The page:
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MLB Drug List Ruling Unlikely to Curtail Scandal

By Brian Kumnick on August 27, 2009 | Last updated on March 21, 2019
A federal appeals court ruled yesterday that investigators who seized a list containing the names  of over 100 Major League Baseball players in their probe of the Balco matter overstepped the bounds of their search warrant, which authorized seizure of test results from only 10 players. But the major fallout from that violation -- the ongoing leaking of supposedly-confidential positive results -- is not likely to stop as a result.

The opinion by the Court of Appeals for the Ninth Circuit stated that federal investigators clearly overstepped their bounds when, acting on information received in their probe of the Bay Area Laboratory Co-operative's steroid dealings, they executed a search warrant at the offices of Comprehensive Drug Testing in Long Beach, California, and seized a list containing names of over 100 baseball players (and many others) who had tested positive for steroids.

The investigators apparently used the information gleaned from the list to further their investigations into people well beyond the ten listed in the search warrant.
As a result of the ruling, the government will have to return the lists of names and the urine samples that it improperly seized. The loss of this evidence will likely halt any further investigation or prosecution of athletes implicated by the CDT tests. But it won't do much to help the athletes already outed, or others on the CDT list.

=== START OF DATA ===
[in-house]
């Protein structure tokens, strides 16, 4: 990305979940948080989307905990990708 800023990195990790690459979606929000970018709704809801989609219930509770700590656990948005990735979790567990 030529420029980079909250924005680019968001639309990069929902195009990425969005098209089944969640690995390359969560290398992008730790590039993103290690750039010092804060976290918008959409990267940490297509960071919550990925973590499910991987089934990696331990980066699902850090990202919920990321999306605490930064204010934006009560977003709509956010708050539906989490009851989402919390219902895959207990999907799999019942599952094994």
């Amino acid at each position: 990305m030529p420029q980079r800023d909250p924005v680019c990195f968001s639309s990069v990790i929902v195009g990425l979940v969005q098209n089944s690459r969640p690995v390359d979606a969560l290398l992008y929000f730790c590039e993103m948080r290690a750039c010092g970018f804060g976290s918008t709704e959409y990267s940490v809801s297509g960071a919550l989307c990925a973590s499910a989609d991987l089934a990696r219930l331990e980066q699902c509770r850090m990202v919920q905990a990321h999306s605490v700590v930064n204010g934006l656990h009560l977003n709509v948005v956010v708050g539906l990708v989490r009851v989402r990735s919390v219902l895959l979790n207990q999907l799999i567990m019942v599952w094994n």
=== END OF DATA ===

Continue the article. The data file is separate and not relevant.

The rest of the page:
Players like Alex Rodriguez and David Ortiz have already seen their names leaked from the CDT list, and obviously there is no way to undo that. And other players on the list may not be out of the woods either, because while the likelihood of a criminal prosecution now drops to near zero, additional leaks of names from the list are not any less likely.

That's because the leaker(s) were already breaking the law by releasing information from a document under court seal. Their motives, and their knowledge of which players were on the list, are unlikely to be changed by a court ruling whose primary effect is to halt criminal prosecution of the athletes involved. So don't be surprised if names continue to pop up in the future.

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